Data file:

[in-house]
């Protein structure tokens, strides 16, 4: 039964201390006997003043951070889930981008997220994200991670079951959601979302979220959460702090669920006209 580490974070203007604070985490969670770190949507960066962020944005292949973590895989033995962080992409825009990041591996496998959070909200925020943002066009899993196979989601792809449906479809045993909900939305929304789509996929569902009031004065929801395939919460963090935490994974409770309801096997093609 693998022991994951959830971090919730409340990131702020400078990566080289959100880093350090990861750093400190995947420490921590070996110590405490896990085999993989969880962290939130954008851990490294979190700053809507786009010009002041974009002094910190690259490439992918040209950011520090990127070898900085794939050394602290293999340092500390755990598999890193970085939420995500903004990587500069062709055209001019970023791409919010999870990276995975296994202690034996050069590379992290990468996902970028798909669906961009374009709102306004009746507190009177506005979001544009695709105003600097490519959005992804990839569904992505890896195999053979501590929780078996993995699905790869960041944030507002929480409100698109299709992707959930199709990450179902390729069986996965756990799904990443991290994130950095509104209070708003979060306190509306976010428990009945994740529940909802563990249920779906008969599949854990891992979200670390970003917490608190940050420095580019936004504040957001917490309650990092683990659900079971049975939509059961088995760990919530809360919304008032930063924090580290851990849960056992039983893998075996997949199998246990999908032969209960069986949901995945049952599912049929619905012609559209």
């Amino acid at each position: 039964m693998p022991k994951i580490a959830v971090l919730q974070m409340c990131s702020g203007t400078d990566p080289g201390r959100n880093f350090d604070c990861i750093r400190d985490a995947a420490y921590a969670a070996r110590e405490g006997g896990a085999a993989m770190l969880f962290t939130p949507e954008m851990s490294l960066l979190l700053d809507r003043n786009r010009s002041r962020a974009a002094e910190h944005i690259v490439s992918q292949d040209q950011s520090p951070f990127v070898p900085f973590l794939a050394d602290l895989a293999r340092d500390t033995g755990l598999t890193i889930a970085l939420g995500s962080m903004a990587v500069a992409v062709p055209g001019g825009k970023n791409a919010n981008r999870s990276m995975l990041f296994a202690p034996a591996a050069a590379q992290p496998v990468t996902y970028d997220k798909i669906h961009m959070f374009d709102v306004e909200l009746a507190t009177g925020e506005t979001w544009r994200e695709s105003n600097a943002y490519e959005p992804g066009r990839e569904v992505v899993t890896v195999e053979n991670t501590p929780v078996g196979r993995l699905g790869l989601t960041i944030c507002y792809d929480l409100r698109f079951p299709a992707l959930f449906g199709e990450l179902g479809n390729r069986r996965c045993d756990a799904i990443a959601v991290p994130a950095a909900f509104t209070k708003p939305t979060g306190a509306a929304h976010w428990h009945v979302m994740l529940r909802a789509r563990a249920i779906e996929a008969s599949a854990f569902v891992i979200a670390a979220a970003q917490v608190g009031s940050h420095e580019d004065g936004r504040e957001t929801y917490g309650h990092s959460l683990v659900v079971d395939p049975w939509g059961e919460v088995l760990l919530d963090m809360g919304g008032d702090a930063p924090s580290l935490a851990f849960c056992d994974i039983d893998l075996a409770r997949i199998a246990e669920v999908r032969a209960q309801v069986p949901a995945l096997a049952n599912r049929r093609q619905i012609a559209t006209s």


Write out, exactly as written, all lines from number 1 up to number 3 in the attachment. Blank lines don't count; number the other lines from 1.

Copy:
[in-house]
């Protein structure tokens, strides 16, 4: 039964201390006997003043951070889930981008997220994200991670079951959601979302979220959460702090669920006209 580490974070203007604070985490969670770190949507960066962020944005292949973590895989033995962080992409825009990041591996496998959070909200925020943002066009899993196979989601792809449906479809045993909900939305929304789509996929569902009031004065929801395939919460963090935490994974409770309801096997093609 693998022991994951959830971090919730409340990131702020400078990566080289959100880093350090990861750093400190995947420490921590070996110590405490896990085999993989969880962290939130954008851990490294979190700053809507786009010009002041974009002094910190690259490439992918040209950011520090990127070898900085794939050394602290293999340092500390755990598999890193970085939420995500903004990587500069062709055209001019970023791409919010999870990276995975296994202690034996050069590379992290990468996902970028798909669906961009374009709102306004009746507190009177506005979001544009695709105003600097490519959005992804990839569904992505890896195999053979501590929780078996993995699905790869960041944030507002929480409100698109299709992707959930199709990450179902390729069986996965756990799904990443991290994130950095509104209070708003979060306190509306976010428990009945994740529940909802563990249920779906008969599949854990891992979200670390970003917490608190940050420095580019936004504040957001917490309650990092683990659900079971049975939509059961088995760990919530809360919304008032930063924090580290851990849960056992039983893998075996997949199998246990999908032969209960069986949901995945049952599912049929619905012609559209």
């Amino acid at each position: 039964m693998p022991k994951i580490a959830v971090l919730q974070m409340c990131s702020g203007t400078d990566p080289g201390r959100n880093f350090d604070c990861i750093r400190d985490a995947a420490y921590a969670a070996r110590e405490g006997g896990a085999a993989m770190l969880f962290t939130p949507e954008m851990s490294l960066l979190l700053d809507r003043n786009r010009s002041r962020a974009a002094e910190h944005i690259v490439s992918q292949d040209q950011s520090p951070f990127v070898p900085f973590l794939a050394d602290l895989a293999r340092d500390t033995g755990l598999t890193i889930a970085l939420g995500s962080m903004a990587v500069a992409v062709p055209g001019g825009k970023n791409a919010n981008r999870s990276m995975l990041f296994a202690p034996a591996a050069a590379q992290p496998v990468t996902y970028d997220k798909i669906h961009m959070f374009d709102v306004e909200l009746a507190t009177g925020e506005t979001w544009r994200e695709s105003n600097a943002y490519e959005p992804g066009r990839e569904v992505v899993t890896v195999e053979n991670t501590p929780v078996g196979r993995l699905g790869l989601t960041i944030c507002y792809d929480l409100r698109f079951p299709a992707l959930f449906g199709e990450l179902g479809n390729r069986r996965c045993d756990a799904i990443a959601v991290p994130a950095a909900f509104t209070k708003p939305t979060g306190a509306a929304h976010w428990h009945v979302m994740l529940r909802a789509r563990a249920i779906e996929a008969s599949a854990f569902v891992i979200a670390a979220a970003q917490v608190g009031s940050h420095e580019d004065g936004r504040e957001t929801y917490g309650h990092s959460l683990v659900v079971d395939p049975w939509g059961e919460v088995l760990l919530d963090m809360g919304g008032d702090a930063p924090s580290l935490a851990f849960c056992d994974i039983d893998l075996a409770r997949i199998a246990e669920v999908r032969a209960q309801v069986p949901a995945l096997a049952n599912r049929r093609q619905i012609a559209t006209s």